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SEA@SD: Quentin scores Amarista with a sacrifice fly

SAN DIEGO -- On his way out to the mound during the seventh inning, Mariners pitcher Felix Hernandez paused and made sure he jumped over the third-base line. There was no need to tempt any bad luck the way he was pitching.

Hernandez was dominant and was aided by five Mariners' home runs as Seattle cruised to a 7-1 victory over the Padres on Thursday in front of 18,809 fans at Petco Park and earned a split of a four-game Interleague series.

The five home runs by the Mariners tied for the most-ever by an opponent at Petco Park, most recently on July 14, 2006, by the Braves. It was also a single-game high for the Mariners this season and the most homers surrendered by the Padres pitching staff in 2013.

"The ball was carrying today, but I think it was more of a function of location, more than the ball traveling," Padres manager Bud Black said. "Those were functions of balls elevated, and when a Major League hitter gets a ball up and out over the plate with a Major League swing and barrels it up, it has a chance to go over the fence."

Hernandez (6-4) worked quickly as he scattered three hits during eight innings, allowing one run while striking out six. It was his first victory since May 8 against the Pirates, when he also went eight innings and allowed one run.

"Today, I just needed to step up," Hernandez said. "I was coming from two struggling outings and I had to go out there and throw good pitches. That's what I did today and we played unbelievable defense back there."

The Padres are now 4-5 against the American League with 11 more games remaining, and begin a three-game series with the Blue Jays on Friday.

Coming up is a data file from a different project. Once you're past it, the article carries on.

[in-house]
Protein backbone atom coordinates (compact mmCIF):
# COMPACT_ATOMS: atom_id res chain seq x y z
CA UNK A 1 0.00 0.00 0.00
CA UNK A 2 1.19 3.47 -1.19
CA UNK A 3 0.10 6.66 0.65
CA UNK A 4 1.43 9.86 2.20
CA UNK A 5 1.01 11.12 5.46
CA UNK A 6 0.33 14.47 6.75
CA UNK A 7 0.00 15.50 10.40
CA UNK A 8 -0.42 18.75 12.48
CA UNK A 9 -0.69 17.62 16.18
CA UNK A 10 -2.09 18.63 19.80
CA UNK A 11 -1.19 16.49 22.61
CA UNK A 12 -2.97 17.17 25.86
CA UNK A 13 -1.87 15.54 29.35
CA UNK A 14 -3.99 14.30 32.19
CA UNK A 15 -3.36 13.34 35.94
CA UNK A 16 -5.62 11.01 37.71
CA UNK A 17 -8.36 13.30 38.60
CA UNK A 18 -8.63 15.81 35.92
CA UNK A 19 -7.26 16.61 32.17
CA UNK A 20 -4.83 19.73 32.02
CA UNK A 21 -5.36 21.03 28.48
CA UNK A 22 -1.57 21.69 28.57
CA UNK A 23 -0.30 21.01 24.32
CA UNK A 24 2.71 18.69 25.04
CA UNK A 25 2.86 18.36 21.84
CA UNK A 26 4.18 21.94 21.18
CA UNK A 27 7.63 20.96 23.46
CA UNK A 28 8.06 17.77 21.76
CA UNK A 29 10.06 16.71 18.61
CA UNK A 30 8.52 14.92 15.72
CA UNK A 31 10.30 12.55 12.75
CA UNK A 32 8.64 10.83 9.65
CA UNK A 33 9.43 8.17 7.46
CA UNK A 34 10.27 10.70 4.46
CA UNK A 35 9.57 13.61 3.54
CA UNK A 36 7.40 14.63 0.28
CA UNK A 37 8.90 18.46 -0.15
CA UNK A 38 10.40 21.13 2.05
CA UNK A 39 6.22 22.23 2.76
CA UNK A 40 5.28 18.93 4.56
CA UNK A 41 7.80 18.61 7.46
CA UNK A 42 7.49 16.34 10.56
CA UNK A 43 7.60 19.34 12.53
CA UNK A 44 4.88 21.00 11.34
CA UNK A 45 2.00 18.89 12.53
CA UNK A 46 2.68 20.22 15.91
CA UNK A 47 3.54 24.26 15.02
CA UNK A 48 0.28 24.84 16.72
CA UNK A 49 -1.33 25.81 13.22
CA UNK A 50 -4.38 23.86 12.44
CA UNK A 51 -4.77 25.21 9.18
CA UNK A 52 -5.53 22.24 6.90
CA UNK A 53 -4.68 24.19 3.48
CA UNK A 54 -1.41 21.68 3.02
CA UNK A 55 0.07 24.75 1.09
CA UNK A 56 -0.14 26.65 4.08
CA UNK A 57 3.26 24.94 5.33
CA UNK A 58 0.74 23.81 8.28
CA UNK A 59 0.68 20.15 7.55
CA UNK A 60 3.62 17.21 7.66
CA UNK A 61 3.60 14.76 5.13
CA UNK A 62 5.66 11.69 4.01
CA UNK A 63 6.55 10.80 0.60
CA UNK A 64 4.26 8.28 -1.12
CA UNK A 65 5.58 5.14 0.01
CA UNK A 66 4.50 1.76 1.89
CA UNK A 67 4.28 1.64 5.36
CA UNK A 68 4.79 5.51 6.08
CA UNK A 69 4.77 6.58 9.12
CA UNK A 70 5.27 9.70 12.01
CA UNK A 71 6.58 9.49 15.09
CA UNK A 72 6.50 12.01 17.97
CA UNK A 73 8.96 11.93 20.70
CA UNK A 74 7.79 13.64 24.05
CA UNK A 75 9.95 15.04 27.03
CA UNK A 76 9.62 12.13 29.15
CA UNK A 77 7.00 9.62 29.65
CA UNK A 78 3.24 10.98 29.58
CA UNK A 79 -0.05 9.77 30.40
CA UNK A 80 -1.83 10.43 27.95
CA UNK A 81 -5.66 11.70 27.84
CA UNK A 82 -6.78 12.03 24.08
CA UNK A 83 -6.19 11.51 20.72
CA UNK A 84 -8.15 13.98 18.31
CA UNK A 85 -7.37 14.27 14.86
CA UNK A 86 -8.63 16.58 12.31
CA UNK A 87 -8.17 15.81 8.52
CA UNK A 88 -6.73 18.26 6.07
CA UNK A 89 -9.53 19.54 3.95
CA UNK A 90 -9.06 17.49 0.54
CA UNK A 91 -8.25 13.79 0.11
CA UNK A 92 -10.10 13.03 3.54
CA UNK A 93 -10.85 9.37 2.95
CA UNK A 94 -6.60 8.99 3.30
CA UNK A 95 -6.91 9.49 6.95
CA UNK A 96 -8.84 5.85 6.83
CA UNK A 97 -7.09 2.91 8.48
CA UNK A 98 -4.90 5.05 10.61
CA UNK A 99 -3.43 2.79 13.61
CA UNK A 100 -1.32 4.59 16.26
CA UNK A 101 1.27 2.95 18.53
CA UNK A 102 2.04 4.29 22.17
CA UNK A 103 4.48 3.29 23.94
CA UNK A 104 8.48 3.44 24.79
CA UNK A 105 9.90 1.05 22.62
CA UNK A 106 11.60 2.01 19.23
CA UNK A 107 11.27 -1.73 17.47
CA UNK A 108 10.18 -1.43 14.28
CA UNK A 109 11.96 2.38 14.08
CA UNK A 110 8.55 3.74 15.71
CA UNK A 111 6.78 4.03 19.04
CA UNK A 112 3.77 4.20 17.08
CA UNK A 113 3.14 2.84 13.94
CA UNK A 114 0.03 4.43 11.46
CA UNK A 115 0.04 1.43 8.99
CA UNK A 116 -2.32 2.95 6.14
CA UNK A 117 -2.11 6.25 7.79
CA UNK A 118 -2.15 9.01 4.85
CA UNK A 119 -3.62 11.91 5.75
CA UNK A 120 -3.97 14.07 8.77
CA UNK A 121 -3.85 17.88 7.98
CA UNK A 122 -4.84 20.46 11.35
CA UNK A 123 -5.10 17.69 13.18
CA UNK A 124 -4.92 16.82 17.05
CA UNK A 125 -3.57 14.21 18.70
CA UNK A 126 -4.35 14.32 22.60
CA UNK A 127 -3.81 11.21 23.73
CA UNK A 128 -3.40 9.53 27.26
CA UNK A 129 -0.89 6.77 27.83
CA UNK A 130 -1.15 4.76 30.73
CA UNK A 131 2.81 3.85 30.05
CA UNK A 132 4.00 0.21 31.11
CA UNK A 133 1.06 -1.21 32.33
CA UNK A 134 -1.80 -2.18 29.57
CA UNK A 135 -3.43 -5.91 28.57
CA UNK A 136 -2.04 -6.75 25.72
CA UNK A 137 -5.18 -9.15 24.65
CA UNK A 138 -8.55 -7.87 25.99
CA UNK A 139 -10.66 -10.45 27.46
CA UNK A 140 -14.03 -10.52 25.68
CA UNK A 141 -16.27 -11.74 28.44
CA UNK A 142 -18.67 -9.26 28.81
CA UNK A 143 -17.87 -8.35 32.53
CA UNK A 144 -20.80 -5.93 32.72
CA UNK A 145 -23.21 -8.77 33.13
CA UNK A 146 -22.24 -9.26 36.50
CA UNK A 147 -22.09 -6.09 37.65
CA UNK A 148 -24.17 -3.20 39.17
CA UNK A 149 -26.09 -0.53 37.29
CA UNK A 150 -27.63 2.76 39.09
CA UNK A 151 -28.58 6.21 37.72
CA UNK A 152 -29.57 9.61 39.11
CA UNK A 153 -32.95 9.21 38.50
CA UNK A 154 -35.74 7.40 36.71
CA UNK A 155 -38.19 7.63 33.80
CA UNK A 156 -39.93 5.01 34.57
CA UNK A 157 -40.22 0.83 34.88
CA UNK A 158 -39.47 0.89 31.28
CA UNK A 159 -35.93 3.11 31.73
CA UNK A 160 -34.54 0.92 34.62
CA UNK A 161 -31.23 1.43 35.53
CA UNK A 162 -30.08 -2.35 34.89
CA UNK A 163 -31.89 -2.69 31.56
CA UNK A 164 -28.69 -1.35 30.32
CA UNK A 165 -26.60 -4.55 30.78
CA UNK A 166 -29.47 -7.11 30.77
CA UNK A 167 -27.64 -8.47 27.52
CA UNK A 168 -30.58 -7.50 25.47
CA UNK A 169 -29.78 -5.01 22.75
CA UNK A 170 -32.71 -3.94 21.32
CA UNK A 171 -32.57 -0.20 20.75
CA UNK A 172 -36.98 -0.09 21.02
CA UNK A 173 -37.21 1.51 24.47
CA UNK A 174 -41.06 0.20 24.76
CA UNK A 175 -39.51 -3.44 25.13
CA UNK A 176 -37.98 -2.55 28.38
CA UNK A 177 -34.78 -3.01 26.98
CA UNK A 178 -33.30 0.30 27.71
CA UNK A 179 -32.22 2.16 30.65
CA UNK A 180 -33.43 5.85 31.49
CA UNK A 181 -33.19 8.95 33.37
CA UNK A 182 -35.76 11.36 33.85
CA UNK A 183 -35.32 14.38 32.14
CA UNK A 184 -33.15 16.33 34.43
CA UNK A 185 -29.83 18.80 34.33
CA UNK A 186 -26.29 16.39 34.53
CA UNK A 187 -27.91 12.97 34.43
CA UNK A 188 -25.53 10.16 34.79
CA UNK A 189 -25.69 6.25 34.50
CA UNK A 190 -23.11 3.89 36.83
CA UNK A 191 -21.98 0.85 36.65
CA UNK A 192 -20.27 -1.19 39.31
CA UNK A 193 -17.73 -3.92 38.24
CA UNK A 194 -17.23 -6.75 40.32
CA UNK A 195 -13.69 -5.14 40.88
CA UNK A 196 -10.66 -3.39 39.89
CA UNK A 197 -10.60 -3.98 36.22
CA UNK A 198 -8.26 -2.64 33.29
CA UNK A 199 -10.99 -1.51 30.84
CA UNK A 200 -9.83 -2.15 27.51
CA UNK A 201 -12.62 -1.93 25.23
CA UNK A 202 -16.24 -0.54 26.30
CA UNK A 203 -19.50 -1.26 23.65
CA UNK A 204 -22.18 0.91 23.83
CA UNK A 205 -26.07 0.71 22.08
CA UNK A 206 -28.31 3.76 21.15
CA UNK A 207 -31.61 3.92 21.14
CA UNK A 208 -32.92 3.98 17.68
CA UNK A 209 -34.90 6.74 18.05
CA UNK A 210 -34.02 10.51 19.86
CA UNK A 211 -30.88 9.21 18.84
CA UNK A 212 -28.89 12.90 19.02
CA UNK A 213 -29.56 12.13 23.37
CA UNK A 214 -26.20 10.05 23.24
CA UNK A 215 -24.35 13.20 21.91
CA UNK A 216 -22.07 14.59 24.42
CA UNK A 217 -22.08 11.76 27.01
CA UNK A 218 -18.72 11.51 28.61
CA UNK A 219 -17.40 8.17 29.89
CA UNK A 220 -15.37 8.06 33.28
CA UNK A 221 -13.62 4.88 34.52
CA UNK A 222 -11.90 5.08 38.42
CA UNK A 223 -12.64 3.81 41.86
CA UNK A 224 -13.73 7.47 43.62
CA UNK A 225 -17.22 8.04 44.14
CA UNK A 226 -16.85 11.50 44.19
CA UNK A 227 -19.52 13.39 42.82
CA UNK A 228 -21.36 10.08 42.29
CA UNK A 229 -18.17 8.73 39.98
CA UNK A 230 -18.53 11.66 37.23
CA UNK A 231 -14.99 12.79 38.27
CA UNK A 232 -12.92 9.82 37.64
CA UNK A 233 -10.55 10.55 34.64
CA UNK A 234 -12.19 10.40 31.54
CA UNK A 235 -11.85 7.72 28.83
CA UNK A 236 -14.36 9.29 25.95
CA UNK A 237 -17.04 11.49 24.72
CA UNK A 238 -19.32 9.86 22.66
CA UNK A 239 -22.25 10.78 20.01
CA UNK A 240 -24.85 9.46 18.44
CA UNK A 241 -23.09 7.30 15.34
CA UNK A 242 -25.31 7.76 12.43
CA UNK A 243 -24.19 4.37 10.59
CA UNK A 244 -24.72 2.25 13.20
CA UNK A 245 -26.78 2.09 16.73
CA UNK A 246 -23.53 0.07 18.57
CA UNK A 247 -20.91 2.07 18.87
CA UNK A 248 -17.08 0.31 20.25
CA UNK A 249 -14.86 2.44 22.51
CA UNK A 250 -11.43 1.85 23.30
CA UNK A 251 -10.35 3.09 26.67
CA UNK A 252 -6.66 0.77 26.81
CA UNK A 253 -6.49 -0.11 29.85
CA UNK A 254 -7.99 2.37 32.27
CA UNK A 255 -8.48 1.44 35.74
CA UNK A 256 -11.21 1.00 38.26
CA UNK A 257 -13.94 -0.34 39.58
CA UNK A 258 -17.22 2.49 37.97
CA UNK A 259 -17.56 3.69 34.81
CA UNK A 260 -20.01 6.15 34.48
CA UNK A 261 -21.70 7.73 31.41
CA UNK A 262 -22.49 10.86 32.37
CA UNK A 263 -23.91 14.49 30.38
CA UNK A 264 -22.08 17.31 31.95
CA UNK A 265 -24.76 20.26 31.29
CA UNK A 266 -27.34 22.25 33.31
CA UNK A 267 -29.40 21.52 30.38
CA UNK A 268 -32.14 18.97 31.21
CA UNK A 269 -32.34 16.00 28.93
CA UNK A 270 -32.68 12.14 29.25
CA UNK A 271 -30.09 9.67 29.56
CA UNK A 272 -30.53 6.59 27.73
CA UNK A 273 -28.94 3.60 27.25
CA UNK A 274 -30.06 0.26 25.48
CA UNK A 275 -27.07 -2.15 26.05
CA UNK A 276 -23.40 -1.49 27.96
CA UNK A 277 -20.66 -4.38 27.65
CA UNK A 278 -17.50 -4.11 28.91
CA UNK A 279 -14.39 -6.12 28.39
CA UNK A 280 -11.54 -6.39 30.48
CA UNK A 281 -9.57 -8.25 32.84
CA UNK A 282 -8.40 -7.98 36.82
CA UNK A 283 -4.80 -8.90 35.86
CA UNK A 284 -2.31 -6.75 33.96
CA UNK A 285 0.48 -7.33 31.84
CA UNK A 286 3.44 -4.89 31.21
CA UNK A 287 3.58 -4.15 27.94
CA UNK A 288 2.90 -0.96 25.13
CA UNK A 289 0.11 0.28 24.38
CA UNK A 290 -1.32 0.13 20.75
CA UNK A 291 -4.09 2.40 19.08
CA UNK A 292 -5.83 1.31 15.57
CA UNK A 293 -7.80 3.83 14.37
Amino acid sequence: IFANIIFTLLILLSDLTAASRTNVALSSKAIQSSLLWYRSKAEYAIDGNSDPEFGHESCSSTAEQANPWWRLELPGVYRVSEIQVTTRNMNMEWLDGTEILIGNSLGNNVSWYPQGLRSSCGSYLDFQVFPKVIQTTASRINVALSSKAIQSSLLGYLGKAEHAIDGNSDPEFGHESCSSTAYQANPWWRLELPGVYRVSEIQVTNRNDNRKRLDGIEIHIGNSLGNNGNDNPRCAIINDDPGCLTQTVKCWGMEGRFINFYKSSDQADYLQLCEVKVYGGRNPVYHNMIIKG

Kendrys Morales and Brendan Ryan led off the second and third innings respectively with solo home runs off Padres' starter Andrew Cashner. Mariners rookie Nick Franklin hit the first two home runs of his career, one of which came off Cashner in the sixth. Most of his mistakes came on his off-speed pitches.

"Today was the best my breaking ball has been in the 'pen," Cashner said. "It just didn't translate to the game. I felt I made a lot of mistakes with my changeup. They were flat and up in the zone. I've got to be better and not give up home runs."

The home runs were the only real mishaps for Cashner. He lasted six innings and threw a career-high 105 pitches, allowing seven hits and four runs.

Cashner (4-3) had won his past three decisions and the Padres had won each of his past four starts before Thursday.

Tim Stauffer came on in relief of Cashner in the seventh and only allowed two hits in two innings, but both of them left the yard. The first was a two-run homer from Endy Chavez in the seventh, then Franklin's second homer of the day in the eighth.

"I'm still getting my feet wet and I'm enjoying every bit of it," said Franklin, who was playing in only his third career game. "Just trying to stay relaxed and hopefully I can help the team and contribute to wins."

Hernandez wouldn't need that much help.

He didn't allow the Padres' first hit until the fourth inning, the same inning when the Padres scored their only run. After a leadoff walk, Alexi Amarista came around and scored on a Carlos Quentin sacrifice fly.

The Padres had two hits in the fourth, but wouldn't get another until Jedd Gyorko's two out single in the bottom of the eighth.

Hernandez improved to 5-0 with a 1.54 ERA in six career starts at Petco Park.

"Not only has he been around a long time, but he's a great competitor," said Padres first baseman Yonder Alonso. "He was in control of his pitches at all times. Not only commanding his pitches in the strike zone, but was keeping the ball down."

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